Ada Quarterly celebrates visual scientific communication, encourages a different way of relating to the world, and acknowledges the greater biotic community, of which humans are only a part.
identity, layout, illustration
Current scientific publications are either rooted in strictly peer reviewed academic journals or diluted by popularization that entertains without educating. Many journals are inaccessible because of technical language and because of expensive subscriptions or the content is behind paywalls.
In some sense, these publications act as an echo chamber. They do not represent the diversity of perspective and background in the sciences. The articles are often in concordance with what gets the most funding. Nor do they allow scientists to experiment with alternative means of communication be it by storytelling, autobiography, non-objective visuals, or other pursuits in the humanities.
roll: solo project
tools: indesign, photoshop, illustrator, procreate
timeline: 10 weeks
American Advertising Award Silver Medal Winner for Magazine Design, Seattle
American Advertising Award Gold Medal Winner for Magazine Design, District
Science is a humanistic lens used to explain, explore, and interact with our frequently wondrous, strange, and incomprehensible planet. I designed Ada to showcase how artists and science communicators are frequent cultural emissaries in the intersection of science and society. I created Ada to explore a diversity of perspectives, regional concerns, and motivations outside the economic sphere of most well-publicized scientific pursuit. Ada caters to members of the scientific community interested in exploration outside their field, to scientists looking to be inspired by alternate and atypical means of science communication, and to the layperson with an interest in science and technology and the astonishing scope of human curiosity.
our tagline is:
Not all things of interest are bright and beautiful.
In order for the magazine to speak as an authority on the sciences, I choose typography that felt well suited to the pragmatism and efficacy of the work behind the articles. The typography in Ada is quieter in order to let the illustrations and photography lead in impact.
I attempted to stretch my illustration skills by drawing all but two illustrations in the magazine. It was important to illustrate in a variety of styles according to the content of the accompanying article.
I used warm colors to create an inviting feeling especially if the content could be considered off putting. I allowed the text to have breathing room in order to give the captions room to shine.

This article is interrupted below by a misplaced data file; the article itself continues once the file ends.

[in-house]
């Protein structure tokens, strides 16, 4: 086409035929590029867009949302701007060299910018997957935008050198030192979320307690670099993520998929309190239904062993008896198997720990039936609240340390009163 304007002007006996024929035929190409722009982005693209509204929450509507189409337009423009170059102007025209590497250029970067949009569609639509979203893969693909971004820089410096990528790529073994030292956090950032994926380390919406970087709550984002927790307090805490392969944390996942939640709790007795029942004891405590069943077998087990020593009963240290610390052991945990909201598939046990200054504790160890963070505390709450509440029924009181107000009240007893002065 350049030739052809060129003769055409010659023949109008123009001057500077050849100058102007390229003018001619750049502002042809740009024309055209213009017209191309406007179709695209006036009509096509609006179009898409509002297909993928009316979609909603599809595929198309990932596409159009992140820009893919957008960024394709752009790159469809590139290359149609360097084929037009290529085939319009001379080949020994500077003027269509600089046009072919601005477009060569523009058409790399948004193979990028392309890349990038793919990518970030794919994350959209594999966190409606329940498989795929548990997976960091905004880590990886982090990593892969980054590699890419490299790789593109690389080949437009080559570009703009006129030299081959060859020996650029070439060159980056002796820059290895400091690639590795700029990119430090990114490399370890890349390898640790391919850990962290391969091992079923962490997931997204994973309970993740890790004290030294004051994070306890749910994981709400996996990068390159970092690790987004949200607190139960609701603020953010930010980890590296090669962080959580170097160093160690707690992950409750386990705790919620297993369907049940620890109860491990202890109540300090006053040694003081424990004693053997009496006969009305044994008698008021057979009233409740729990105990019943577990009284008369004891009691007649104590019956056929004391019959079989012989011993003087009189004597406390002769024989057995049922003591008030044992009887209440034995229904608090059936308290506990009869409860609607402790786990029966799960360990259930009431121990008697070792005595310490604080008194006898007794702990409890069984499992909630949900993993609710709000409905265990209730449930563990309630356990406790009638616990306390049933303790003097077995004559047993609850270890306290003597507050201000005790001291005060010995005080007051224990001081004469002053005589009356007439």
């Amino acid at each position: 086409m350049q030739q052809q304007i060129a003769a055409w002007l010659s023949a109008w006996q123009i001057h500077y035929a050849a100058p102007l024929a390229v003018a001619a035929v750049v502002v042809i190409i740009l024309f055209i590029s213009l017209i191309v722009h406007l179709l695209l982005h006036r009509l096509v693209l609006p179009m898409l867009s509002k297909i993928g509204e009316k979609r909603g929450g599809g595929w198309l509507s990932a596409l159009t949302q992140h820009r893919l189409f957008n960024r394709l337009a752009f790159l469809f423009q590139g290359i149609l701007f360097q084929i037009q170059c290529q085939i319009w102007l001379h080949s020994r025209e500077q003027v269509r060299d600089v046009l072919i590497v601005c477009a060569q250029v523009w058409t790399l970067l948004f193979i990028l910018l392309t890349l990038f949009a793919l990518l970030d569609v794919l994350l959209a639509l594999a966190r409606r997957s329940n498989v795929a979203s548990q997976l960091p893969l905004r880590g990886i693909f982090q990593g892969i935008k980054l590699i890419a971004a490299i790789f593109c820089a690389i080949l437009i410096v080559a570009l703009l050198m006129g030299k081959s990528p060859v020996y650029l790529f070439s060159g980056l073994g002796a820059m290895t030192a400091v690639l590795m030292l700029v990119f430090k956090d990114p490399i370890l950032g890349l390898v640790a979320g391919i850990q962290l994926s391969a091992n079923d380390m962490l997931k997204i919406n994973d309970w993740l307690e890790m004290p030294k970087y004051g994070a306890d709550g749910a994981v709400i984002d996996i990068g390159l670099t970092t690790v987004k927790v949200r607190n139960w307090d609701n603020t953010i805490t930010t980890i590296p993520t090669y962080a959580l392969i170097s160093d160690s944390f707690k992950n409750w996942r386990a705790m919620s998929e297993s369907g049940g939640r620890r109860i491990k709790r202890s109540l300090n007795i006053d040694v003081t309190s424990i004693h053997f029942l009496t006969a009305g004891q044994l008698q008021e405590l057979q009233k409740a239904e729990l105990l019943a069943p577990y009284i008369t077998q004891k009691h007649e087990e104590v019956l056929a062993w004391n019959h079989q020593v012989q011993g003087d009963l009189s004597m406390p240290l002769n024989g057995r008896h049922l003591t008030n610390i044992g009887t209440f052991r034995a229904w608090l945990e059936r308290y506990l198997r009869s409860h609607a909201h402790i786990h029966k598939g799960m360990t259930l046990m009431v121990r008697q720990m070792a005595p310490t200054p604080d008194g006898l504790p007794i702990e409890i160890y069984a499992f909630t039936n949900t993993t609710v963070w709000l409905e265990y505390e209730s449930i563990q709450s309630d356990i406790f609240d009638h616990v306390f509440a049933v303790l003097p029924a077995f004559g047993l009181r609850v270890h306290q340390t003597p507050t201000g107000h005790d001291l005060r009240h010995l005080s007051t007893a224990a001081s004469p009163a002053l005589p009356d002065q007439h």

paper as design element:
As a nod to legacy publications, like National Geographic, that first paired visuals with scientific literature, I wanted to build a magazine that brought reverence to images.
I worked extensively with Mohawk paper to select several different paper stocks, and several kinds and weights of transparent vellum. I wanted to use the color and material of paper as design elements in order to enhance illustration and to illicit interest and emotion. Ada was bound with ten different paper stocks, colors, weights, and opacities. I wanted Ada to be a tactile experience much like old medical reference books I looked at as a child. It was incredibly rewarding to create illustrations with the expectation that they would be translucent when printed.
forming the concept:
The title is inspired by Ada Lovelace, an English mathematician and writer born in 1815, who is considered the first computer programmer and, until recently, went unrecognized for her achievements.
Each issue of Ada will cover one broad theme. Issue 1 is the Morph issue. Ada is broken into subsections that approach the theme from a different angle: News- where materials science and emerging technologies are discussed, Encounters- which features over looked species and their surprising roles in our ecosystem, Visualizing Science- showcases surprising ways that science communication can manifest, and Science in Fiction- where a short story is featured that was either informed by discovery or has influenced scientific pursuit.